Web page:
This year was different from years past in other positive ways, too. The CGG has four main beds as well as a large back garden that was newly cultivated by CGG this season.

The addition of the back garden doubled the growing space for the CGG, adding about 5,000 square feet. The entirety of it had to be turned, mulched and prepared so that crops could be planted. 

Not only did the poundage increase with this new area, the type of produce expanded as well. Culver says that the back garden “changed the original intended focus on storage crops and resulted in a markedly expanded crop variety.”  In this garden the crew grew tomatoes, melons, zucchini, broccoli, peppers, cucumbers, and some squash. The back garden alone produced 681.7 lbs of the total produce donated. “None of these additional crops would have been possible if the CGG effort had remained anchored in the four front garden beds during 2020.” The CGG was also blessed by the donation of many seedlings, including from BTLT business partner Whatley Farm.

Because of the enthusiasm and grit of this year’s volunteer crew, the CGG was able to take on some new projects in addition to the expanded Common Good Garden. This year a pollinator garden and a hoop house were added to TSCG, and a plastic mulch experiment was conducted in the tomato bed. The pollinator garden serves as a pollinator-attractor bringing in insects such as bees and butterflies, but also moths, birds and bats. The hoop house has long been something that the volunteer crew wanted to tackle, but in prior years hasn’t had the resources.  The hoop house will allow the Common Good Garden to produce early and late season greens for MCHPP, something they historically have not had access to.

MCHPP Foodbank Manager Ryan Ravenscroft says, “the Common Good Garden volunteers do an amazing job growing great produce for MCHPP to distribute within the community. We are very excited for the timely growing capacity the hoop house will provide, allowing the volunteers to grow much needed and appreciated greens and other produce during the shoulder seasons.” Culver and the crew are using kale plants this winter as a trial run and  plan to expand the contents of the hoop house in future years. 

In a stressful and scary year, the CGG and its crew were able to find some calm and fun moments while gardening. With the overarching goal of donating as much fresh and organic produce as possible, they worked with tricky weather and COVID precautions to make this year as successful as possible. Their multigenerational energy fueled a great season; one where the garden was able to grow and expand. The expansion led to more produce donated. The larger number of regular volunteers allowed for both a pollinator garden and a hoop house to be built. Both of these will be incorporated at the TSCG for years to come. The volunteer crew of the CGG had a great time this summer and cannot wait to do it all again next summer!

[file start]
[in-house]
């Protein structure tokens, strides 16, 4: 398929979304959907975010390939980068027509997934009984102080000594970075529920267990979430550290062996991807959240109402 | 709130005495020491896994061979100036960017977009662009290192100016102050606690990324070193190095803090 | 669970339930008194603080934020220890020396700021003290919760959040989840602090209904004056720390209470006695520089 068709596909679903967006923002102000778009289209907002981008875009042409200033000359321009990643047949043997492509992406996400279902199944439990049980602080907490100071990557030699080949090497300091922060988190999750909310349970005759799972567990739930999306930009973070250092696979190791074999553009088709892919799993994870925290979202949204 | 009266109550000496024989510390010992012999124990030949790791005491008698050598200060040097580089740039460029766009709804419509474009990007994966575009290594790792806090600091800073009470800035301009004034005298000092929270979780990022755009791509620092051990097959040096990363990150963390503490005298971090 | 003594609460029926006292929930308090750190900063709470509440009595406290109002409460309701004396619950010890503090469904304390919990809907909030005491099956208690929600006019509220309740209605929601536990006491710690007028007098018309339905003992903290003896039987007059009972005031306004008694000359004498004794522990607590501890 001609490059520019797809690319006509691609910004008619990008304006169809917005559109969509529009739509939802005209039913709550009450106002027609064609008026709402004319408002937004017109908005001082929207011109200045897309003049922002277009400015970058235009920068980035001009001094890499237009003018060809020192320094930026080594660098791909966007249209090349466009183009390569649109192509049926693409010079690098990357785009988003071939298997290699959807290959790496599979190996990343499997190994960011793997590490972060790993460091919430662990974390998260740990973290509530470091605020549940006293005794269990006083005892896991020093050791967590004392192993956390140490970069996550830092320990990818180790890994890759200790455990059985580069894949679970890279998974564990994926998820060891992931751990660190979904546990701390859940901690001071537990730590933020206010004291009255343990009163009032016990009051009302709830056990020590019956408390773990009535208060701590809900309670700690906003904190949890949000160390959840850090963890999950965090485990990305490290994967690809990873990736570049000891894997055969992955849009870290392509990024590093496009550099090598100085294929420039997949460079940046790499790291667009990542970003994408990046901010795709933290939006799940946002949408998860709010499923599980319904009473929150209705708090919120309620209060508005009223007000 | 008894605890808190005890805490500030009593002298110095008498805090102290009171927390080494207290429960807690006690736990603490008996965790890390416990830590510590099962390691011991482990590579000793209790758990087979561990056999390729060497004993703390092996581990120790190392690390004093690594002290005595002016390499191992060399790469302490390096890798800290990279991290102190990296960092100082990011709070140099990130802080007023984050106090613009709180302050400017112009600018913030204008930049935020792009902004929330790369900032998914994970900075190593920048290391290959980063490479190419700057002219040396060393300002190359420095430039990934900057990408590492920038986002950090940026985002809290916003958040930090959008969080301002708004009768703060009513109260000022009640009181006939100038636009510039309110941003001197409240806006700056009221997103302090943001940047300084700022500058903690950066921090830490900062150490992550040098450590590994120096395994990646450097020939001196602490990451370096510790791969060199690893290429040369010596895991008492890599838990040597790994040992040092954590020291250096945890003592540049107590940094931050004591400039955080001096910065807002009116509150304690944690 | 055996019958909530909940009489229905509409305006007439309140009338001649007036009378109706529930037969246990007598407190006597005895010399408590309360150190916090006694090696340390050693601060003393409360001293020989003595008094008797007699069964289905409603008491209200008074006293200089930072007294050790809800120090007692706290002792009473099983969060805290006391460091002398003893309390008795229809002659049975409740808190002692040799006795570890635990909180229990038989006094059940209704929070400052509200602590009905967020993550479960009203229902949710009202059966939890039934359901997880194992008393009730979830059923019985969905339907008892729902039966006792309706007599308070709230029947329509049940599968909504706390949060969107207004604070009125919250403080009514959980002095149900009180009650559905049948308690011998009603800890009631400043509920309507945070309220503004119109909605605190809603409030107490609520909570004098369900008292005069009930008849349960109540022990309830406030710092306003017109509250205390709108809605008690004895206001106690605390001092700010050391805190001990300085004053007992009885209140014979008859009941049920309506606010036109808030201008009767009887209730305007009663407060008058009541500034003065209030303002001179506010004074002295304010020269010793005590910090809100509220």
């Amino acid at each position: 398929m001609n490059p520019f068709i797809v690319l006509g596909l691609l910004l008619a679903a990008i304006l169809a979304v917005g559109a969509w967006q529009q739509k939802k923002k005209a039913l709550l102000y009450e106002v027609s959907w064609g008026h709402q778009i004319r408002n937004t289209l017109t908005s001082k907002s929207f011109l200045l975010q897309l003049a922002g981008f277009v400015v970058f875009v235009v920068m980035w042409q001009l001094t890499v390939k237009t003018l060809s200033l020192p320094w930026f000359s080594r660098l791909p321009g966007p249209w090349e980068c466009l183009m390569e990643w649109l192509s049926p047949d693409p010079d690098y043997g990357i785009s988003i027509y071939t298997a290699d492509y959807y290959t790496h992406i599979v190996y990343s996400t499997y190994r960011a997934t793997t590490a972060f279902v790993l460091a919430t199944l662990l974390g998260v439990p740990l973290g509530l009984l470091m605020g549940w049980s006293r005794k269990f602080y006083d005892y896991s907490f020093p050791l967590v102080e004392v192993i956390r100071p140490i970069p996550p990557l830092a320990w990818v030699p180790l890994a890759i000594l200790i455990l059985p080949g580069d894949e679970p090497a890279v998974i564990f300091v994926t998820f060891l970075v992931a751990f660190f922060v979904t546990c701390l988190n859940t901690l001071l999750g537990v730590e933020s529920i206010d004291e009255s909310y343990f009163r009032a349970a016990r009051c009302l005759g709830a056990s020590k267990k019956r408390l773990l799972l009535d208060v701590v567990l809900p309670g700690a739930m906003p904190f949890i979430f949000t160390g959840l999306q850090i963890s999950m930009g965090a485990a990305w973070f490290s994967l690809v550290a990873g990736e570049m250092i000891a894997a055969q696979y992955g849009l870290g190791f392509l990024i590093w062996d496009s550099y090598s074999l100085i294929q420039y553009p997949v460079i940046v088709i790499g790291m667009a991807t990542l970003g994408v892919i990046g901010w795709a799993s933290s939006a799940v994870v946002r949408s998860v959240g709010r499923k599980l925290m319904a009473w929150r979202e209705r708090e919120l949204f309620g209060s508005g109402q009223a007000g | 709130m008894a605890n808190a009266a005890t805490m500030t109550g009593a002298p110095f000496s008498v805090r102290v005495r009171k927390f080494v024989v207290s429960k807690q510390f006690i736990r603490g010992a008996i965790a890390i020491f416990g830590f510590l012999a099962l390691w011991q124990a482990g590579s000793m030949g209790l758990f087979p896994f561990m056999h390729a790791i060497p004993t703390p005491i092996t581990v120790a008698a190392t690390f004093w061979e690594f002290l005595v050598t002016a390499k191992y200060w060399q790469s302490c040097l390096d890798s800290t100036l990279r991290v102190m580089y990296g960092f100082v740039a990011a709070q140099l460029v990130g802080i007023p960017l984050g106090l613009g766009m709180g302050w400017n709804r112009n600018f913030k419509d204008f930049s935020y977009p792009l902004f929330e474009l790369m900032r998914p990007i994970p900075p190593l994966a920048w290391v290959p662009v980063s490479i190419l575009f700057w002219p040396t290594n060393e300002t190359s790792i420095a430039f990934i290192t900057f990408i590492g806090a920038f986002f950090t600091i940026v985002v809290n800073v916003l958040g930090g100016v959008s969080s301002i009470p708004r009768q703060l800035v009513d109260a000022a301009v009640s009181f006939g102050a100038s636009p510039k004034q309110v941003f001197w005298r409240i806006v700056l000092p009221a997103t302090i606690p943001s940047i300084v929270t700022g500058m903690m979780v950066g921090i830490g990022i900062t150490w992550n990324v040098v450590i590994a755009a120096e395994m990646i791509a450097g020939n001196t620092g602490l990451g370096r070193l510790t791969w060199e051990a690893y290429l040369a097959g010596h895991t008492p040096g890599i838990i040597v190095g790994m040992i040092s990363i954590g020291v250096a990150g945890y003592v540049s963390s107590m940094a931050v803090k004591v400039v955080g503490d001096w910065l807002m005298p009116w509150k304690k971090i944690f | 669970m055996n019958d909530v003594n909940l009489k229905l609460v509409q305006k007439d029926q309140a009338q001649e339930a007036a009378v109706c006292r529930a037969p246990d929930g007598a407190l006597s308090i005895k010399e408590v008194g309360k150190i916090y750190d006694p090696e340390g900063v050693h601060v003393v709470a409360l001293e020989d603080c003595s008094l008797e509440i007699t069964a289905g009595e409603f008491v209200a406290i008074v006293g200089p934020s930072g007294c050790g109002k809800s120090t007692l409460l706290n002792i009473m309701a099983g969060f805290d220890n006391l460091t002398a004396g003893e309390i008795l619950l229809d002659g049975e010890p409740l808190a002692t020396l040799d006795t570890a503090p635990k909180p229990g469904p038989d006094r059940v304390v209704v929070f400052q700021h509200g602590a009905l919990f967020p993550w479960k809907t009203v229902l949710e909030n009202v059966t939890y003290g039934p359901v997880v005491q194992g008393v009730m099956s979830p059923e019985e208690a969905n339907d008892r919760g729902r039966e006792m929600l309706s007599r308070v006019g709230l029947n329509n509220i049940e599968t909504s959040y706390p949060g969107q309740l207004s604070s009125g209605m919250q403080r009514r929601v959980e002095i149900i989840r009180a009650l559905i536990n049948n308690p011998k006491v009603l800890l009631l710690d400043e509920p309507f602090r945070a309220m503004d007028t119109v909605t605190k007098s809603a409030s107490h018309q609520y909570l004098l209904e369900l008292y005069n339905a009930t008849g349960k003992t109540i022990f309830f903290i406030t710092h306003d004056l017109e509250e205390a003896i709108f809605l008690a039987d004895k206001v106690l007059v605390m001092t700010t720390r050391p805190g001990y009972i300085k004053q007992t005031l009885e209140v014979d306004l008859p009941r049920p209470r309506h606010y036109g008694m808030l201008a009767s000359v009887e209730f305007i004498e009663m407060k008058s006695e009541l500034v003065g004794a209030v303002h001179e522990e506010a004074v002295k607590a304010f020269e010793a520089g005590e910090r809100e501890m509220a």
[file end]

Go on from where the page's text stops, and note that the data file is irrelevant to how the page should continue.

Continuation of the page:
BTLT in the News, “Redevelopment authority seeking input on uses for 144-acres on former base”

Recently, the Midcoast Regional Redevelopment Authority put together a survey to gather public input on the future use of 144-acres on Brunswick Landing. The survey closed recently, but you can learn about the plans and the project at the article below.

BRUNSWICK — The Midcoast Regional Redevelopment Authority is trying to decide what to do with 144-acres on the west side of the former Navy base and is seeking public input.

The parcel, which includes a cranberry wetland, a radar tower, abandoned military bunkers, airport access roads, a quarry and land formerly part of the town commons, was originally part of a roughly 275-acre area given over to Bowdoin College for educational purposes in 2006.

But according to Bowdoin spokesperson  Doug Cook, the original terms of the agreement required the college to make “substantial investments in new facilities on the former naval air station land by the year 2020.” Instead, the college made an outright purchase of about 13 acres last year. The Navy conveyed the remaining land back to the redevelopment authority, which is overseeing revitalization efforts at the former base, now renamed Brunswick Landing.

Click here to read the rest of the article!